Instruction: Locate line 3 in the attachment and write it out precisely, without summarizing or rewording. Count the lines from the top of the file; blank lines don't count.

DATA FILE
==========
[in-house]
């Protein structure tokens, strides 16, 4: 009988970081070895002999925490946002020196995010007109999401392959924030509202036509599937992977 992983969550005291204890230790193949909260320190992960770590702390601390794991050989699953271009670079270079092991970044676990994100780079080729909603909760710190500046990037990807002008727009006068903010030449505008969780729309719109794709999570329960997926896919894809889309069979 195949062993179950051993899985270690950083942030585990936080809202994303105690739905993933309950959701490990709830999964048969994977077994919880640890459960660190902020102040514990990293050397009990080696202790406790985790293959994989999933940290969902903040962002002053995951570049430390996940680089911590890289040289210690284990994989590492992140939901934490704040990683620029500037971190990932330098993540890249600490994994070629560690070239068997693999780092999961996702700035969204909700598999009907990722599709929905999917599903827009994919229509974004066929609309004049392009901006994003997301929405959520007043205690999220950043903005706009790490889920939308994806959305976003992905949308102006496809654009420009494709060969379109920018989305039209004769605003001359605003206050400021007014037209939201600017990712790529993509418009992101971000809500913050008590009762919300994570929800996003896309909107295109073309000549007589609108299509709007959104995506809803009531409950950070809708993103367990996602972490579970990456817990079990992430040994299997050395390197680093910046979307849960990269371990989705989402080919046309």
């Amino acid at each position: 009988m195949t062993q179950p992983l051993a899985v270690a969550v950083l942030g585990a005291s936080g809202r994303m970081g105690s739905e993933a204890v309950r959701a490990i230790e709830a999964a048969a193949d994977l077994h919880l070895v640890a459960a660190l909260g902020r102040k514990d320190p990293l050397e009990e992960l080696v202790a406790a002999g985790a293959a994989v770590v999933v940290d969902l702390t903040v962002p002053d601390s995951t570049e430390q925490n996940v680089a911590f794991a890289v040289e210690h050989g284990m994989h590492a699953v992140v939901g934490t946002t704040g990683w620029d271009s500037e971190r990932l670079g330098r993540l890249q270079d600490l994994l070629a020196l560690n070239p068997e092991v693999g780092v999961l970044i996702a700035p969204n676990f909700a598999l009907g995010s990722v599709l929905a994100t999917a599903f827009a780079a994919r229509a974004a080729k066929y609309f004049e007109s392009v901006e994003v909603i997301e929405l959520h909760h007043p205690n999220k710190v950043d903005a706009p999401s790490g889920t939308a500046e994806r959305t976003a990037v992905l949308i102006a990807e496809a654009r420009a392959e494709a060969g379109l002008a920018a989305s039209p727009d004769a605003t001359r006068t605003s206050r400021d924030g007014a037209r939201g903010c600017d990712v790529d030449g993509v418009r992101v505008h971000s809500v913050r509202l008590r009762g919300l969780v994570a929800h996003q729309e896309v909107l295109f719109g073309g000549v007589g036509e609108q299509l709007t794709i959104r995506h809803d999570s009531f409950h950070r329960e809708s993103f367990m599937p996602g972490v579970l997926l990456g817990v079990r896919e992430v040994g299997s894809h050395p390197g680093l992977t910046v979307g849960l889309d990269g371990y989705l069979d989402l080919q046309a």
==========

């Amino acid at each position: 009988m195949t062993q179950p992983l051993a899985v270690a969550v950083l942030g585990a005291s936080g809202r994303m970081g105690s739905e993933a204890v309950r959701a490990i230790e709830a999964a048969a193949d994977l077994h919880l070895v640890a459960a660190l909260g902020r102040k514990d320190p990293l050397e009990e992960l080696v202790a406790a002999g985790a293959a994989v770590v999933v940290d969902l702390t903040v962002p002053d601390s995951t570049e430390q925490n996940v680089a911590f794991a890289v040289e210690h050989g284990m994989h590492a699953v992140v939901g934490t946002t704040g990683w620029d271009s500037e971190r990932l670079g330098r993540l890249q270079d600490l994994l070629a020196l560690n070239p068997e092991v693999g780092v999961l970044i996702a700035p969204n676990f909700a598999l009907g995010s990722v599709l929905a994100t999917a599903f827009a780079a994919r229509a974004a080729k066929y609309f004049e007109s392009v901006e994003v909603i997301e929405l959520h909760h007043p205690n999220k710190v950043d903005a706009p999401s790490g889920t939308a500046e994806r959305t976003a990037v992905l949308i102006a990807e496809a654009r420009a392959e494709a060969g379109l002008a920018a989305s039209p727009d004769a605003t001359r006068t605003s206050r400021d924030g007014a037209r939201g903010c600017d990712v790529d030449g993509v418009r992101v505008h971000s809500v913050r509202l008590r009762g919300l969780v994570a929800h996003q729309e896309v909107l295109f719109g073309g000549v007589g036509e609108q299509l709007t794709i959104r995506h809803d999570s009531f409950h950070r329960e809708s993103f367990m599937p996602g972490v579970l997926l990456g817990v079990r896919e992430v040994g299997s894809h050395p390197g680093l992977t910046v979307g849960l889309d990269g371990y989705l069979d989402l080919q046309a």